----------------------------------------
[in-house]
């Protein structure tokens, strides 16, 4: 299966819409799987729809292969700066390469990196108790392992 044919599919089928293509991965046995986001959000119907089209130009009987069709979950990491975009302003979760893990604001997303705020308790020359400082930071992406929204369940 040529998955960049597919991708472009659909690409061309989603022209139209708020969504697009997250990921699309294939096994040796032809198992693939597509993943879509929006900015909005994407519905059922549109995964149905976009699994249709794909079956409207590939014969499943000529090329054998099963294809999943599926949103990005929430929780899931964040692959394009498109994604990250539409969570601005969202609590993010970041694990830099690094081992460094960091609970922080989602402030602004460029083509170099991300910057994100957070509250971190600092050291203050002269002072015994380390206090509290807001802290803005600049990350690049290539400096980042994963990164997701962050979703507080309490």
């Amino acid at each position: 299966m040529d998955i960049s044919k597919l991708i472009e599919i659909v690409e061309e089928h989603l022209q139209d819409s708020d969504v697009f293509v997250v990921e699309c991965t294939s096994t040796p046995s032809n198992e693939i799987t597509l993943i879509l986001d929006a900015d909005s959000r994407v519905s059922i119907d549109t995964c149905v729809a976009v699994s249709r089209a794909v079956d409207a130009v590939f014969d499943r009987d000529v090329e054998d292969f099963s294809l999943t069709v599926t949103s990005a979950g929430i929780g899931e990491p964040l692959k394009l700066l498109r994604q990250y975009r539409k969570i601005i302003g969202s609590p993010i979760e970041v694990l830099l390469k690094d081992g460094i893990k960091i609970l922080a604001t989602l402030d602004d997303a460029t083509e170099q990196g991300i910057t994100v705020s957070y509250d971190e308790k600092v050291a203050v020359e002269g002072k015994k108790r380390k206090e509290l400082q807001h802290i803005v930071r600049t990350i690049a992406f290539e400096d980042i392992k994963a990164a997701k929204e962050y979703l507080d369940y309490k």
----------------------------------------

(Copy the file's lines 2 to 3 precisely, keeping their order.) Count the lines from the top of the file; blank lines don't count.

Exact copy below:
């Protein structure tokens, strides 16, 4: 299966819409799987729809292969700066390469990196108790392992 044919599919089928293509991965046995986001959000119907089209130009009987069709979950990491975009302003979760893990604001997303705020308790020359400082930071992406929204369940 040529998955960049597919991708472009659909690409061309989603022209139209708020969504697009997250990921699309294939096994040796032809198992693939597509993943879509929006900015909005994407519905059922549109995964149905976009699994249709794909079956409207590939014969499943000529090329054998099963294809999943599926949103990005929430929780899931964040692959394009498109994604990250539409969570601005969202609590993010970041694990830099690094081992460094960091609970922080989602402030602004460029083509170099991300910057994100957070509250971190600092050291203050002269002072015994380390206090509290807001802290803005600049990350690049290539400096980042994963990164997701962050979703507080309490």
């Amino acid at each position: 299966m040529d998955i960049s044919k597919l991708i472009e599919i659909v690409e061309e089928h989603l022209q139209d819409s708020d969504v697009f293509v997250v990921e699309c991965t294939s096994t040796p046995s032809n198992e693939i799987t597509l993943i879509l986001d929006a900015d909005s959000r994407v519905s059922i119907d549109t995964c149905v729809a976009v699994s249709r089209a794909v079956d409207a130009v590939f014969d499943r009987d000529v090329e054998d292969f099963s294809l999943t069709v599926t949103s990005a979950g929430i929780g899931e990491p964040l692959k394009l700066l498109r994604q990250y975009r539409k969570i601005i302003g969202s609590p993010i979760e970041v694990l830099l390469k690094d081992g460094i893990k960091i609970l922080a604001t989602l402030d602004d997303a460029t083509e170099q990196g991300i910057t994100v705020s957070y509250d971190e308790k600092v050291a203050v020359e002269g002072k015994k108790r380390k206090e509290l400082q807001h802290i803005v930071r600049t990350i690049a992406f290539e400096d980042i392992k994963a990164a997701k929204e962050y979703l507080d369940y309490k």